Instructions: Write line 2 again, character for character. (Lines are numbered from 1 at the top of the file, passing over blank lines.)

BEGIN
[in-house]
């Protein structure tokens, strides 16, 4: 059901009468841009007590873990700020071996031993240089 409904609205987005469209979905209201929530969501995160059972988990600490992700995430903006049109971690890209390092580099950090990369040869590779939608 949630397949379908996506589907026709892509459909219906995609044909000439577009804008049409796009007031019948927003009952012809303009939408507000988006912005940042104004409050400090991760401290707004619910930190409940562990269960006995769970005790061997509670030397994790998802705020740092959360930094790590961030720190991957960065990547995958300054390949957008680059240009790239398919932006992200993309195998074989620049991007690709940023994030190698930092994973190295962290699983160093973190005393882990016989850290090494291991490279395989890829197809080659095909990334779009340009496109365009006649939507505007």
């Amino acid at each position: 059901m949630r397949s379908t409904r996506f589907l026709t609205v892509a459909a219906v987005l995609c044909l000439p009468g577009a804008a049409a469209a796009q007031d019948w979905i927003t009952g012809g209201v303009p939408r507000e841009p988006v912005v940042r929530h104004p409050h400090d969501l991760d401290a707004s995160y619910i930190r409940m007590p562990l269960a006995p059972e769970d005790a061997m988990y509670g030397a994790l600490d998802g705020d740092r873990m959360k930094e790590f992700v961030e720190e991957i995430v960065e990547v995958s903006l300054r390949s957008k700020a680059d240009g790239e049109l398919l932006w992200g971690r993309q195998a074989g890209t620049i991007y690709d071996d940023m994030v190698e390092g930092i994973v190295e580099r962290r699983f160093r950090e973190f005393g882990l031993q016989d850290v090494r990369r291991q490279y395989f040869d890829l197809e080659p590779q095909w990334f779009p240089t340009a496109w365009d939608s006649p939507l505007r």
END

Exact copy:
């Protein structure tokens, strides 16, 4: 059901009468841009007590873990700020071996031993240089 409904609205987005469209979905209201929530969501995160059972988990600490992700995430903006049109971690890209390092580099950090990369040869590779939608 949630397949379908996506589907026709892509459909219906995609044909000439577009804008049409796009007031019948927003009952012809303009939408507000988006912005940042104004409050400090991760401290707004619910930190409940562990269960006995769970005790061997509670030397994790998802705020740092959360930094790590961030720190991957960065990547995958300054390949957008680059240009790239398919932006992200993309195998074989620049991007690709940023994030190698930092994973190295962290699983160093973190005393882990016989850290090494291991490279395989890829197809080659095909990334779009340009496109365009006649939507505007």